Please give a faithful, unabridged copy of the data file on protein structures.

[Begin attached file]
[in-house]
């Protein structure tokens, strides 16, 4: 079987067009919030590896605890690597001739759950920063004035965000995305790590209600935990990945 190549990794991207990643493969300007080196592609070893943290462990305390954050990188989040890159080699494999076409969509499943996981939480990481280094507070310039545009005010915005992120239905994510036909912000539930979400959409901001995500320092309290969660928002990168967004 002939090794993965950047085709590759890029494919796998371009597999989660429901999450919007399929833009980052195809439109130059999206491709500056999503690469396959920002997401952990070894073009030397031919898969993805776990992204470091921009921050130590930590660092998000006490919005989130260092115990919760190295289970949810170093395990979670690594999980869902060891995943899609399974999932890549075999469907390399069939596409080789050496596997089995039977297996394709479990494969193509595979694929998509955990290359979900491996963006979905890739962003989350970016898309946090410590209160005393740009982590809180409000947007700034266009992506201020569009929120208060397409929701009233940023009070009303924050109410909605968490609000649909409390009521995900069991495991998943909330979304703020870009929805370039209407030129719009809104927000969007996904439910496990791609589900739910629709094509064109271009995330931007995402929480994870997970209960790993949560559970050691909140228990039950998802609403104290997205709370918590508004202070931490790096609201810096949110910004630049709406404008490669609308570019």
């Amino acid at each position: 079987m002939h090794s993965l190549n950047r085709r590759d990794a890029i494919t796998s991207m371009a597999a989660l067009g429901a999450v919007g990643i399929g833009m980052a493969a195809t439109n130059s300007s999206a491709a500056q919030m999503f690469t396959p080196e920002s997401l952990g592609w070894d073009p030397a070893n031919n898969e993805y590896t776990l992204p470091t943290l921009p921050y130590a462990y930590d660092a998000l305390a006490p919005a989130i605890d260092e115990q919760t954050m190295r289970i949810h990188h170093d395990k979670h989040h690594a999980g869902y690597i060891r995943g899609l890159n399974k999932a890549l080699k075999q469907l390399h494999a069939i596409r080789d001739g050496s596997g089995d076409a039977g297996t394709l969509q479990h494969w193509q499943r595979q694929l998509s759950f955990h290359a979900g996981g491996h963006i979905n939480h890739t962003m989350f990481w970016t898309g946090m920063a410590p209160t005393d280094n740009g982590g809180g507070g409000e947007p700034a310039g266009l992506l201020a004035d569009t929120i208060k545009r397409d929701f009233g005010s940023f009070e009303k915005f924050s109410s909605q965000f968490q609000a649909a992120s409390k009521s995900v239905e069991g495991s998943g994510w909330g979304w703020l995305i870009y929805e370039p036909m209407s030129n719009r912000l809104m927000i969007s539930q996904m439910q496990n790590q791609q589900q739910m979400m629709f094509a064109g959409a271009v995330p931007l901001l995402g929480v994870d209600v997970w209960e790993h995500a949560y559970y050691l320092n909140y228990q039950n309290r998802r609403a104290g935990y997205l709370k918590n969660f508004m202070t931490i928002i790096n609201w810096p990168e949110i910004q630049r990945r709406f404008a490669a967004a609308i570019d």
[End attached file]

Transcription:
[in-house]
């Protein structure tokens, strides 16, 4: 079987067009919030590896605890690597001739759950920063004035965000995305790590209600935990990945 190549990794991207990643493969300007080196592609070893943290462990305390954050990188989040890159080699494999076409969509499943996981939480990481280094507070310039545009005010915005992120239905994510036909912000539930979400959409901001995500320092309290969660928002990168967004 002939090794993965950047085709590759890029494919796998371009597999989660429901999450919007399929833009980052195809439109130059999206491709500056999503690469396959920002997401952990070894073009030397031919898969993805776990992204470091921009921050130590930590660092998000006490919005989130260092115990919760190295289970949810170093395990979670690594999980869902060891995943899609399974999932890549075999469907390399069939596409080789050496596997089995039977297996394709479990494969193509595979694929998509955990290359979900491996963006979905890739962003989350970016898309946090410590209160005393740009982590809180409000947007700034266009992506201020569009929120208060397409929701009233940023009070009303924050109410909605968490609000649909409390009521995900069991495991998943909330979304703020870009929805370039209407030129719009809104927000969007996904439910496990791609589900739910629709094509064109271009995330931007995402929480994870997970209960790993949560559970050691909140228990039950998802609403104290997205709370918590508004202070931490790096609201810096949110910004630049709406404008490669609308570019």
């Amino acid at each position: 079987m002939h090794s993965l190549n950047r085709r590759d990794a890029i494919t796998s991207m371009a597999a989660l067009g429901a999450v919007g990643i399929g833009m980052a493969a195809t439109n130059s300007s999206a491709a500056q919030m999503f690469t396959p080196e920002s997401l952990g592609w070894d073009p030397a070893n031919n898969e993805y590896t776990l992204p470091t943290l921009p921050y130590a462990y930590d660092a998000l305390a006490p919005a989130i605890d260092e115990q919760t954050m190295r289970i949810h990188h170093d395990k979670h989040h690594a999980g869902y690597i060891r995943g899609l890159n399974k999932a890549l080699k075999q469907l390399h494999a069939i596409r080789d001739g050496s596997g089995d076409a039977g297996t394709l969509q479990h494969w193509q499943r595979q694929l998509s759950f955990h290359a979900g996981g491996h963006i979905n939480h890739t962003m989350f990481w970016t898309g946090m920063a410590p209160t005393d280094n740009g982590g809180g507070g409000e947007p700034a310039g266009l992506l201020a004035d569009t929120i208060k545009r397409d929701f009233g005010s940023f009070e009303k915005f924050s109410s909605q965000f968490q609000a649909a992120s409390k009521s995900v239905e069991g495991s998943g994510w909330g979304w703020l995305i870009y929805e370039p036909m209407s030129n719009r912000l809104m927000i969007s539930q996904m439910q496990n790590q791609q589900q739910m979400m629709f094509a064109g959409a271009v995330p931007l901001l995402g929480v994870d209600v997970w209960e790993h995500a949560y559970y050691l320092n909140y228990q039950n309290r998802r609403a104290g935990y997205l709370k918590n969660f508004m202070t931490i928002i790096n609201w810096p990168e949110i910004q630049r990945r709406f404008a490669a967004a609308i570019d």